“Pata nahin kee hai, koi kitaaban da mela lagda hai,” one of the numerous policewomen deployed outside the Alhamra Arts Council last weekend was overheard saying perplexedly into her phone. It was easy to understand her confusion for it’s not every day that the city witnesses an event of the magnitude that was the Lahore Literary Festival (LLF).
Spread over three days, the festival put up a remarkable 75 sessions that gave the people of the city, as well as those who’d converged on to the Alhamra from various parts of Pakistan, a taste of literature, politics, culture and music. The sessions ranged from tributes to Pakistan’s legends such as Madam Noor Jehan and Faiz Ahmed Faiz to talks by the country’s new generation of fiction writers including Kamila Shamsie, Mohsin Hamid and Bilal Tanveer, interspersed by discussions on global and regional politics that engaged international journalists such as Roger Cohen of the NY Times and Lyse Doucet of BBC with local experts and politicians.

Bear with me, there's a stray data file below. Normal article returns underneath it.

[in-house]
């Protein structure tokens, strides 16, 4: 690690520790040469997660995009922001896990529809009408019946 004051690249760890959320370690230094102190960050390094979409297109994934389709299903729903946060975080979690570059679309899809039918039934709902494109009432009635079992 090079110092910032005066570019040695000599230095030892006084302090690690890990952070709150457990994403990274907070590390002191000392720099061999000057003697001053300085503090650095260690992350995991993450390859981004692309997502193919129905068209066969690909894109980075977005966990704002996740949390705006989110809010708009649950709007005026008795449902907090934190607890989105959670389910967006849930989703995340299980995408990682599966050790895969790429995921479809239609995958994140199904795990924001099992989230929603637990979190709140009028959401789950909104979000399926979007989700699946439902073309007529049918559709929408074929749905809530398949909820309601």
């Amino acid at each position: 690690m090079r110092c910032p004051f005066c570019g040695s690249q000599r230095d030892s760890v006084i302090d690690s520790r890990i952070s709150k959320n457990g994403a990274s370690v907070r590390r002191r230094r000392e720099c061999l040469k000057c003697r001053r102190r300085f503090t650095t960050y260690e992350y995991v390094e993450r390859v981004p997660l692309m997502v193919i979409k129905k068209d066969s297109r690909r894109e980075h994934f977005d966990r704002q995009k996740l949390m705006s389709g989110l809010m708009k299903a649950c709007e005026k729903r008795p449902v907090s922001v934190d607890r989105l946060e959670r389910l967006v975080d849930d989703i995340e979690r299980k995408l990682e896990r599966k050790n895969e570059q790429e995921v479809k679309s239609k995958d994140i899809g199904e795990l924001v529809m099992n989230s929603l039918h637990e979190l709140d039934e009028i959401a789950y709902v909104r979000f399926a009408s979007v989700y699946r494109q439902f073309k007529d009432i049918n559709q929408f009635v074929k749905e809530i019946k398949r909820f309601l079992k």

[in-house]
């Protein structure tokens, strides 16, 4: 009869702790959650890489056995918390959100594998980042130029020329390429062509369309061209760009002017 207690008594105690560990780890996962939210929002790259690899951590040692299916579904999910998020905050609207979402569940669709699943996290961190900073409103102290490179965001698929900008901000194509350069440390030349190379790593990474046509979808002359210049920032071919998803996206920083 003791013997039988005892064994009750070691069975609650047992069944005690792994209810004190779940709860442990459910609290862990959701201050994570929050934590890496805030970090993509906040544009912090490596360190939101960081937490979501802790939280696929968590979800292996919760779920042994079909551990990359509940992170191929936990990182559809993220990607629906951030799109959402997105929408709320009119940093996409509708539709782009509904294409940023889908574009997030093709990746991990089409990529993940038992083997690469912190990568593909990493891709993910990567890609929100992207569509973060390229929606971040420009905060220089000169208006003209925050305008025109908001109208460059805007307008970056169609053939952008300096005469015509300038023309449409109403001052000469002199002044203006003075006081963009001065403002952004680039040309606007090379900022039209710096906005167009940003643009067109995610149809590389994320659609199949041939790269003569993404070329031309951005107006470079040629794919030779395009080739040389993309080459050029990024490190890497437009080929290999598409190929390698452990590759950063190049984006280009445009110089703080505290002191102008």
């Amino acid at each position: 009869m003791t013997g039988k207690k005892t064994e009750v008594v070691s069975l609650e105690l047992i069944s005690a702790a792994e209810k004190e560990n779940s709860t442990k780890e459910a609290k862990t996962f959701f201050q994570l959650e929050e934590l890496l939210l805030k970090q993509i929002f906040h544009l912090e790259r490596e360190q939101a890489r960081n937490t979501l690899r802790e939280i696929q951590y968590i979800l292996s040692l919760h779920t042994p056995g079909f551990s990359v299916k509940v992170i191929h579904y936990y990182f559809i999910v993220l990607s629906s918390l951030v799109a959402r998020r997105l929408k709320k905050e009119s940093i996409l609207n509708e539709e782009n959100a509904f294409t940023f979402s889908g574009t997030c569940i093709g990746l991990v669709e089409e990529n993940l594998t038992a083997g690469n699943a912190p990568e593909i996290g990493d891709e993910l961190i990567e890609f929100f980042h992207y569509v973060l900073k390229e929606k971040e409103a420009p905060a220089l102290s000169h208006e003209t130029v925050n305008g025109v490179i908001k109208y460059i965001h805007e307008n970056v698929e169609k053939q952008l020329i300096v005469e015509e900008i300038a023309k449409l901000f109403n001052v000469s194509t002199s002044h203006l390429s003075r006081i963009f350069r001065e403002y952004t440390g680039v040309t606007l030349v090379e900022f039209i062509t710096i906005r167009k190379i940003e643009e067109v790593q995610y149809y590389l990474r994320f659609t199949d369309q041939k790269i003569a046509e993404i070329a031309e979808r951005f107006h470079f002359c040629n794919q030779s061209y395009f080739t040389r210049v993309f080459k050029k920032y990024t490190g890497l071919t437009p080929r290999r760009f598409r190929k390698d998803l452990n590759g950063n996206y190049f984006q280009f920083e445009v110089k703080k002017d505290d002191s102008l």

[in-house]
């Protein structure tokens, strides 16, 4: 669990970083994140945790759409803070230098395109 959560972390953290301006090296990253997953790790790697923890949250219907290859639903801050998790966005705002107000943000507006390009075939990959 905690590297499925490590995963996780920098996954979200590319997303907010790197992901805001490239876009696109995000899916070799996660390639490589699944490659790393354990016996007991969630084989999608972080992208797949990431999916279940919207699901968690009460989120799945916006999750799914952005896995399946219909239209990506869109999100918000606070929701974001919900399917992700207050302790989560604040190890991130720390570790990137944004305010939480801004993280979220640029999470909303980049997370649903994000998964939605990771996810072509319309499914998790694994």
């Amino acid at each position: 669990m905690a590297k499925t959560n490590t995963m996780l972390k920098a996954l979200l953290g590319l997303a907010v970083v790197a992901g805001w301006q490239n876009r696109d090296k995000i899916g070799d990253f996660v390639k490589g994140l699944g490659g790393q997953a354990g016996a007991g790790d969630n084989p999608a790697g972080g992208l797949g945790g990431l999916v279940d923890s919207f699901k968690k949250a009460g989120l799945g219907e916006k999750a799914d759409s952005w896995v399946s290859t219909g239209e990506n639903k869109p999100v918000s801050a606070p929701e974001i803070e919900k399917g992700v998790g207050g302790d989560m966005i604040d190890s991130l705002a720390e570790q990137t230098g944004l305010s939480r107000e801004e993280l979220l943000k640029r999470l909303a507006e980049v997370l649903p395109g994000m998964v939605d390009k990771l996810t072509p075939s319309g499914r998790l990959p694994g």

News of a bomb blast in Lahore just a few days before the LLF, uncomfortably close to the venue, had made its way into the international media, just like bad news from Pakistan always does. Many of the foreign delegates admitted that it was with trepidation that they made their way to Lahore, yet none regretted their decision. Roger Cohen hailed the people of the city for showing up in droves, comparing the situation in Lahore to what he witnessed as a reporter in war-torn Bosnia – how its citizens were intent on living life to the fullest despite the insecure times they lived in.
“Let me salute the Lahori people who showed up at the Lahore Literary Festival,” Laila Bokhari, a Norwegian diplomat of Pakistani origin, said at the beginning of her talk at the popular Day 1 session No Permanent Friends or Enemies that discussed the uneasy yet inevitable ties binding the US and Pakistan.
For the people who showed up – and they came from everywhere, Multan, Islamabad, a bus-full of college students from Quetta, as well as Lahore’s elites and masses – the festival was less about defiance and more about reclaiming the cultural and literary spirit of Lahore that has been facing the threat of oblivion over the years. The security threats were serious enough for the Punjab government to contemplate cancelling the event a night before it was to begin. What motivated Lahoris, however, was a simple desire to have fun, celebrate life and engage in some meaningful conversation in a public setting.